lawandcrime.com...


according to a 1977 decision from the United States Court of Appeals for the District of Columbia Circuit.

“White House press facilities having been made publicly available as a source of information for newsmen, the protection afforded news gathering under the First Amendment guarantee of freedom of the press, requires that this access not be denied arbitrarily or for less than compelling reasons,” Judge Carl E. McGowan wrote for a unanimous three-judge panel.

www.nytimes.com...

All of the above links before the Acosta hub bub.

There are other cases that have been ruled on similarly.

The courts have actually been very consistent.



posted on Nov, 11 2018 @ 09:19 PM
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a reply to: soberbacchus

Cool.

But there is a question that doesn't seem to be addressed in your quotes. Is it addressed elsewhere?

What is a "newsman?" Is there a legal definition?

So, I'm sliding into that "other" camp on this one. I guess.




edit on 11/11/2018 by Phage because: (no reason given)



posted on Nov, 11 2018 @ 09:22 PM
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Phage and I are going to put "PRESS" placards on our trilbys and gate crash. We'll let you know how our right to access the press room goes, sober.



posted on Nov, 11 2018 @ 09:32 PM
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originally posted by: Phage
a reply to: soberbacchus

Cool.

But there is a question that doesn't seem to be addressed in your quotes. Is it addressed elsewhere?

What is a "newsman?" Is there a legal definition?



That is the wrong question.

The courts take the most liberal definition possible.

Pretty much anyone that conveys a form of information to public.

The real question is what limits the press to the WH.

The White House Correspondence Association picks who gets to be in the room.
The President also gets to add people to the room.
The secret service also limits who they admit (including the above)

But of that group, no one can be excluded arbitrarily.
There needs to be legally demonstrable cause.

As far as the courts are concerned though? Anyone, really can consider themselves the press.

Whether they get invited by the WHCA or the WH to be screened by Sec Service for hard passes to get access to the briefing room in the WH? That depends on either the WH or WHCA.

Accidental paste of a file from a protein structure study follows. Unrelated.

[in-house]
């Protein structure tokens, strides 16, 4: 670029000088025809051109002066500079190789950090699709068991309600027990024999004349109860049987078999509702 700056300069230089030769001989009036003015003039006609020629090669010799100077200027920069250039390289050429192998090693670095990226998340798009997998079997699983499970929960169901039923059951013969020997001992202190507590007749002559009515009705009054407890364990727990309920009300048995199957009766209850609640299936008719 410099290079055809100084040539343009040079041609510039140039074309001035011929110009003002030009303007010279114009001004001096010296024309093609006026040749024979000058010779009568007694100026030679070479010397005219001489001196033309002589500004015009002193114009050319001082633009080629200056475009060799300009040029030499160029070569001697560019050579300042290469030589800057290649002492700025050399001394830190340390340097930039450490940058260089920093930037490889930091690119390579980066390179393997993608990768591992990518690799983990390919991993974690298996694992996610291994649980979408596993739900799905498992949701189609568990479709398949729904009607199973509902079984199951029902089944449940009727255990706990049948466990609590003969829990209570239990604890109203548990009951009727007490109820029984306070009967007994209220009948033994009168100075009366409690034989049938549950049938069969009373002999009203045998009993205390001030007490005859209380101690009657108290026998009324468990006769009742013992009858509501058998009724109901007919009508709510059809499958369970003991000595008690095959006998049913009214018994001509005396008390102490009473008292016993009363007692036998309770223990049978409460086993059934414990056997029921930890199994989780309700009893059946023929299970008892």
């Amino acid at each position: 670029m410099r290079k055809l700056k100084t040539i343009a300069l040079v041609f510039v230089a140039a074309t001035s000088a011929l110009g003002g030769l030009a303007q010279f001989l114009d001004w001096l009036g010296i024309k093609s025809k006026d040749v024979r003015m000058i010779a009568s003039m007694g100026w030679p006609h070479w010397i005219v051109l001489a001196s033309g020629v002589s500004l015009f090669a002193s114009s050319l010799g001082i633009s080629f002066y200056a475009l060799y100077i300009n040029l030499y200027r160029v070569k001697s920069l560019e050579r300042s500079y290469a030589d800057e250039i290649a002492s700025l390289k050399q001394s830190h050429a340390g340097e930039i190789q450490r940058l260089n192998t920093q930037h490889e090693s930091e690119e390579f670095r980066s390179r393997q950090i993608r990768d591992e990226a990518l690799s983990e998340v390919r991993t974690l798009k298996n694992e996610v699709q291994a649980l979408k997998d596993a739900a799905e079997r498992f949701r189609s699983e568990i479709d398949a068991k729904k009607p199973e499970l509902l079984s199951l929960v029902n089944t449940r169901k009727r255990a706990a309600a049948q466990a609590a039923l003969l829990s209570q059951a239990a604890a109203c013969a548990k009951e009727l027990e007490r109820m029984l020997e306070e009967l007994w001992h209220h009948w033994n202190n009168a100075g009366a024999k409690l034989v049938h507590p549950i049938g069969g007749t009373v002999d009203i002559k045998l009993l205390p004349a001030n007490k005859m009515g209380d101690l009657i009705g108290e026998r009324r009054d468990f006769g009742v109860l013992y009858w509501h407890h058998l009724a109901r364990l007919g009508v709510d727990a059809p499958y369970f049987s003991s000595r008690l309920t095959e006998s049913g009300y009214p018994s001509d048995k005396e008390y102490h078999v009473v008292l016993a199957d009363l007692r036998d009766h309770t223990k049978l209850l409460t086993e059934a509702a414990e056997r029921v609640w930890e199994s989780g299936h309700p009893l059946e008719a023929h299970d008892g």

I can't even find a court ruling where they didn't afford someone as being the "press".



posted on Nov, 11 2018 @ 09:34 PM
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originally posted by: RadioRobert
Phage and I are going to put "PRESS" placards on our trilbys and gate crash. We'll let you know how our right to access the press room goes, sober.


Go for it.

You need to get the WHCA or WH to ask the Secret Service to first run a background check and then issue the pass.

What a President CAN NOT DO is look out amongst that group and kick someone out.

Thievery (caught on film), violent drunkenness. those are the two cases where I have found the Sec Service (not POTUS) pulling hard pass press credentials.

edit on 11-11-2018 by soberbacchus because: (no reason given)



posted on Nov, 11 2018 @ 09:35 PM
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a reply to: soberbacchus

So, according to the Court, anyone can have unlimited access to the White House (aside from security issues that is)?

It is "The Peoples' House" after all.

edit on 11/11/2018 by Phage because: (no reason given)



posted on Nov, 11 2018 @ 09:38 PM
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a reply to: soberbacchus

So I'm definitely in if I hold a security clearance? I'm so trying this!



posted on Nov, 11 2018 @ 09:38 PM
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originally posted by: Phage
a reply to: soberbacchus

So, according to the Court, anyone can have unlimited access to the White House (aside from security issues that is)?

It is "The Peoples' House" after all.


Privacy, practicality, security.

Whitehouse tours happen all the time.

If you are willing to wait in line, you can take the tour.

It doesn't even cost a penny. Peoples house.

Sec Service can and will declare parts of the WH off limits for security and privacy reasons.



posted on Nov, 11 2018 @ 09:40 PM
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a reply to: soberbacchus




If you are willing to wait in line, you can take the tour.


Been there. Done that. (Funny story attached but I won't go into that.)

They didn't let us into the residence. Couldn't talk to the prez. Should I sue?
My house too. Right?

edit on 11/11/2018 by Phage because: (no reason given)



posted on Nov, 11 2018 @ 09:50 PM
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originally posted by: Phage
a reply to: soberbacchus




If you are willing to wait in line, you can take the tour.


Been there. Done that. (Funny story attached but I won't go into that.)

They didn't let us into the residence. Couldn't talk to the prez. Should I sue?
My house too. Right?


Security matters.



posted on Nov, 11 2018 @ 09:52 PM
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a reply to: soberbacchus

Yes. Yes it does.

Do "newsmen" have security clearances?